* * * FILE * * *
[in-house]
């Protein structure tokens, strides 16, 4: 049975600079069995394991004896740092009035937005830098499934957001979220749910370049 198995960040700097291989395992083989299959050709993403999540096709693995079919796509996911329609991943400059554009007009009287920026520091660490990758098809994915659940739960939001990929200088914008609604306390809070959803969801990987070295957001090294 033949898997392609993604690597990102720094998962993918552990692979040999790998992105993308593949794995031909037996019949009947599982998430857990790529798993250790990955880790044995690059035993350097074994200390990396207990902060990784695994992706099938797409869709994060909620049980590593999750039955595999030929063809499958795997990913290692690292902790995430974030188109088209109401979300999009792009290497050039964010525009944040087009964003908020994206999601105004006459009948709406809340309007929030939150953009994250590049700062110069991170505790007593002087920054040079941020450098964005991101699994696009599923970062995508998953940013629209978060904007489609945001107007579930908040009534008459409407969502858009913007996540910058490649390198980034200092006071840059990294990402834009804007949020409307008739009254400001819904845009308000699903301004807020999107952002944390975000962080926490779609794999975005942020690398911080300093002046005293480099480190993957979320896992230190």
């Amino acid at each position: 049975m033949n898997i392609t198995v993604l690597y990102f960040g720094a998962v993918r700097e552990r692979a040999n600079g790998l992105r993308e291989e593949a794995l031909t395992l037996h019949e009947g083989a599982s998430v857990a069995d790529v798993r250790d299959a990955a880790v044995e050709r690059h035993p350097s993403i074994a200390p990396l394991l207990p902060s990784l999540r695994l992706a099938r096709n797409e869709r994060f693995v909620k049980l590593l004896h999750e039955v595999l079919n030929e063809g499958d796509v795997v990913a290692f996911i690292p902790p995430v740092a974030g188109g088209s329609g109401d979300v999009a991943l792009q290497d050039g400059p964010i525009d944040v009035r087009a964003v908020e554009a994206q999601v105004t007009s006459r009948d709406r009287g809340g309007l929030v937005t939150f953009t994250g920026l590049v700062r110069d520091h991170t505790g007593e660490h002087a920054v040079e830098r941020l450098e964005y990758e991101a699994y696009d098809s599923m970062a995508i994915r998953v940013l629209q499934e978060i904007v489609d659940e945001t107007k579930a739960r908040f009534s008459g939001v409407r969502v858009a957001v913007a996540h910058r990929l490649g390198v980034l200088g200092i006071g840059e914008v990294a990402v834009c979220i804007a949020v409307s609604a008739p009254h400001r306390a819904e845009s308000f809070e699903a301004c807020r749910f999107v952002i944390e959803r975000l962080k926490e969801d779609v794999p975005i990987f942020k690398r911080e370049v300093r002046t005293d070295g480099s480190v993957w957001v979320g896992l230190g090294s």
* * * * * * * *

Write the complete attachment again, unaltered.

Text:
[in-house]
């Protein structure tokens, strides 16, 4: 049975600079069995394991004896740092009035937005830098499934957001979220749910370049 198995960040700097291989395992083989299959050709993403999540096709693995079919796509996911329609991943400059554009007009009287920026520091660490990758098809994915659940739960939001990929200088914008609604306390809070959803969801990987070295957001090294 033949898997392609993604690597990102720094998962993918552990692979040999790998992105993308593949794995031909037996019949009947599982998430857990790529798993250790990955880790044995690059035993350097074994200390990396207990902060990784695994992706099938797409869709994060909620049980590593999750039955595999030929063809499958795997990913290692690292902790995430974030188109088209109401979300999009792009290497050039964010525009944040087009964003908020994206999601105004006459009948709406809340309007929030939150953009994250590049700062110069991170505790007593002087920054040079941020450098964005991101699994696009599923970062995508998953940013629209978060904007489609945001107007579930908040009534008459409407969502858009913007996540910058490649390198980034200092006071840059990294990402834009804007949020409307008739009254400001819904845009308000699903301004807020999107952002944390975000962080926490779609794999975005942020690398911080300093002046005293480099480190993957979320896992230190």
């Amino acid at each position: 049975m033949n898997i392609t198995v993604l690597y990102f960040g720094a998962v993918r700097e552990r692979a040999n600079g790998l992105r993308e291989e593949a794995l031909t395992l037996h019949e009947g083989a599982s998430v857990a069995d790529v798993r250790d299959a990955a880790v044995e050709r690059h035993p350097s993403i074994a200390p990396l394991l207990p902060s990784l999540r695994l992706a099938r096709n797409e869709r994060f693995v909620k049980l590593l004896h999750e039955v595999l079919n030929e063809g499958d796509v795997v990913a290692f996911i690292p902790p995430v740092a974030g188109g088209s329609g109401d979300v999009a991943l792009q290497d050039g400059p964010i525009d944040v009035r087009a964003v908020e554009a994206q999601v105004t007009s006459r009948d709406r009287g809340g309007l929030v937005t939150f953009t994250g920026l590049v700062r110069d520091h991170t505790g007593e660490h002087a920054v040079e830098r941020l450098e964005y990758e991101a699994y696009d098809s599923m970062a995508i994915r998953v940013l629209q499934e978060i904007v489609d659940e945001t107007k579930a739960r908040f009534s008459g939001v409407r969502v858009a957001v913007a996540h910058r990929l490649g390198v980034l200088g200092i006071g840059e914008v990294a990402v834009c979220i804007a949020v409307s609604a008739p009254h400001r306390a819904e845009s308000f809070e699903a301004c807020r749910f999107v952002i944390e959803r975000l962080k926490e969801d779609v794999p975005i990987f942020k690398r911080e370049v300093r002046t005293d070295g480099s480190v993957w957001v979320g896992l230190g090294s």